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Stevens Point Wage study delays continue as budget deadline approaches


STEVENS POINT, Wis (WSAU) - The Stevens Point City Council continues to take small steps towards implementing the recommendations of a recent employee pay study. Those small steps have now created a big problem: The city is not yet ready to place staff compensation figures into a 2014 budget that’s supposed to be unveiled next week.

Mayor Andrew Halverson is frustrated with the Council’s lack of timely action on the pay study issues. “The Personnel Committee, in my opinion, has delayed action on this for so long that it’s now presenting a real scenario where we have a budgetary problem that they created. Not the administration, the Personnel Committee approved hiring a consultant for $25,000 and now apparently wants to single-handedly decide how we’re going to do the study. If we wanted to do that, we should have had an ad-hoc committee, paid them nothing, and got it done.” The council had hired the Carlson-Dettman consulting firm to evaluate their pay grades and make recommendations, but many council members don’t believe the comparisons from other municipalities are appropriate.

Alderman Jeremy Slowinski’s motion to accept comparisons from Fond du Lac, Manitowoc, Marshfield, Neenah, Superior, Watertown, Wausau, and Wisconsin Rapids and reject comparisons using De Pere, Eau Claire, La Crosse, and Sun Prairie passed on a 6-5 vote.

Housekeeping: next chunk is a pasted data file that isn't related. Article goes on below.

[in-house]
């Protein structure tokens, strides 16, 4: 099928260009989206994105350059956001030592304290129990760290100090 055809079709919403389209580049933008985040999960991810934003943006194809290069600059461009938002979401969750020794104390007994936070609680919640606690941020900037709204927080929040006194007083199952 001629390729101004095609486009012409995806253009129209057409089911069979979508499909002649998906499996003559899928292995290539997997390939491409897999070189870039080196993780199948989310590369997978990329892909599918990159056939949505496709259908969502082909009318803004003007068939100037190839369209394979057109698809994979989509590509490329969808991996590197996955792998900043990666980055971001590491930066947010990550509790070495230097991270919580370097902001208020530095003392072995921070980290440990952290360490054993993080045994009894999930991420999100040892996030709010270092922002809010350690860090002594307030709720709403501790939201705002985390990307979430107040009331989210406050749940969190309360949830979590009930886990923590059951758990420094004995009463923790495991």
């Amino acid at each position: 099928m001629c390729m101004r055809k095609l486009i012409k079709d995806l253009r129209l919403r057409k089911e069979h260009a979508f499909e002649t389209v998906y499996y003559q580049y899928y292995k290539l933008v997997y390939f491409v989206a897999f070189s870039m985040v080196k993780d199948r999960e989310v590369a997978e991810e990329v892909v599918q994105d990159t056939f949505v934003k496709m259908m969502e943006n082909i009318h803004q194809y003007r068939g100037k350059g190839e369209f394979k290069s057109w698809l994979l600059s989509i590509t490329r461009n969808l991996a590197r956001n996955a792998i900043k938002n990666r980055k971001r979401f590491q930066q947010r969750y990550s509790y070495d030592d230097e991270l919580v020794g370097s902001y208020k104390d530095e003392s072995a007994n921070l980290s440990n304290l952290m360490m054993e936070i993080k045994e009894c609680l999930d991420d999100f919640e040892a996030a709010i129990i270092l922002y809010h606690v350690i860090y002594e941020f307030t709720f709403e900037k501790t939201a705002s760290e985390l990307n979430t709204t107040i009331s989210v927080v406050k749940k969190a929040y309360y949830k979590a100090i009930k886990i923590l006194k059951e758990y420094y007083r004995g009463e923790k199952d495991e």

This change means Carlson-Dettman is going to need a couple of weeks to resubmit figures based upon the comparable cities authorized by the City Council. Halverson says they will put a placeholder in the initial budget presentation for $170,000 for salary adjustments, but they need to quickly get the real numbers before adopting the budget. “We are clearly going to be delayed. I just hope it’s not enough where it affects the timeline for the personnel committee meeting in November, and then the council meeting in November, which is where the budget has to be adopted. It’s one thing to go through the budget presentation, but when you get to the budget adoption, it needs to be a final document, and that’s what we cannot delay.”

Halverson says the study showed several management employees are underpaid, and a handful of other workers are overpaid based on comparable positions in other cities. He says the $170,000 set aside in the budget will not come close to getting underpaid staff up to competitive levels, and it could take a few years to get there.

Mayor Andrew Halverson's WSAU interview can be heard online here, in our Newsmakers Interview podcast.